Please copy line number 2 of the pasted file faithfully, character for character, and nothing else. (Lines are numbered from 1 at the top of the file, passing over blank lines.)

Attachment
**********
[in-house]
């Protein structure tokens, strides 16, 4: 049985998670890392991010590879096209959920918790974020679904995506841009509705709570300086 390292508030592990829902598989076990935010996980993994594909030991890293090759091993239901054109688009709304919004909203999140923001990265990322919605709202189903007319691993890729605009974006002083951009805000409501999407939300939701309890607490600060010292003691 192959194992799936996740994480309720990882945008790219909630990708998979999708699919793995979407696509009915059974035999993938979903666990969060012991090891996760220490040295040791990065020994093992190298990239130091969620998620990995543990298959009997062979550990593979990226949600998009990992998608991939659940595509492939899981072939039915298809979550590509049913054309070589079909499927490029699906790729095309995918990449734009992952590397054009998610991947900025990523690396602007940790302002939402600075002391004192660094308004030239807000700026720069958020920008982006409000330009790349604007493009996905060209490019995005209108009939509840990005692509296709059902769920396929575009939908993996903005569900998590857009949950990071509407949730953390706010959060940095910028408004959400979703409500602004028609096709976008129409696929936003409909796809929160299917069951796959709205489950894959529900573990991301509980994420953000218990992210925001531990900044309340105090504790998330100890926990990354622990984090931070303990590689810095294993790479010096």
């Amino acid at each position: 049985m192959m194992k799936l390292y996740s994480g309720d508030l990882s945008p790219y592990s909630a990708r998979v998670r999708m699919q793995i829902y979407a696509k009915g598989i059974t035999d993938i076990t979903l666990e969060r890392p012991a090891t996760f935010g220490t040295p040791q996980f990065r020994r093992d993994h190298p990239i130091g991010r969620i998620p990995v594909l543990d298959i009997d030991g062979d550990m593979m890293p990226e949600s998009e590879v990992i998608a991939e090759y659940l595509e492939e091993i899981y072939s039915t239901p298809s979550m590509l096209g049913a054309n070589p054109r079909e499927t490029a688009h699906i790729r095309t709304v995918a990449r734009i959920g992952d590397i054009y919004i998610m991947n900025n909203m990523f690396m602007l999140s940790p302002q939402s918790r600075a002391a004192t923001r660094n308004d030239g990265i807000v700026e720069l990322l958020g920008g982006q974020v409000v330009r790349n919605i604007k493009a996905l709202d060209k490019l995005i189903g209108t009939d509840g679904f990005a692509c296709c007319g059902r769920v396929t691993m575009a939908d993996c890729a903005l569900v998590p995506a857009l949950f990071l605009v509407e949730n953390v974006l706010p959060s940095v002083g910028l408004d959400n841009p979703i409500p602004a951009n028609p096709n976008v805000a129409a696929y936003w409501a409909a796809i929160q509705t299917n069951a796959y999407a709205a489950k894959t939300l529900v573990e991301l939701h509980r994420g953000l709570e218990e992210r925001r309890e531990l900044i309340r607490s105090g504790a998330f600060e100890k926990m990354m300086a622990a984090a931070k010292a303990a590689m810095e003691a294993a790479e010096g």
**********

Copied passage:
């Protein structure tokens, strides 16, 4: 049985998670890392991010590879096209959920918790974020679904995506841009509705709570300086 390292508030592990829902598989076990935010996980993994594909030991890293090759091993239901054109688009709304919004909203999140923001990265990322919605709202189903007319691993890729605009974006002083951009805000409501999407939300939701309890607490600060010292003691 192959194992799936996740994480309720990882945008790219909630990708998979999708699919793995979407696509009915059974035999993938979903666990969060012991090891996760220490040295040791990065020994093992190298990239130091969620998620990995543990298959009997062979550990593979990226949600998009990992998608991939659940595509492939899981072939039915298809979550590509049913054309070589079909499927490029699906790729095309995918990449734009992952590397054009998610991947900025990523690396602007940790302002939402600075002391004192660094308004030239807000700026720069958020920008982006409000330009790349604007493009996905060209490019995005209108009939509840990005692509296709059902769920396929575009939908993996903005569900998590857009949950990071509407949730953390706010959060940095910028408004959400979703409500602004028609096709976008129409696929936003409909796809929160299917069951796959709205489950894959529900573990991301509980994420953000218990992210925001531990900044309340105090504790998330100890926990990354622990984090931070303990590689810095294993790479010096």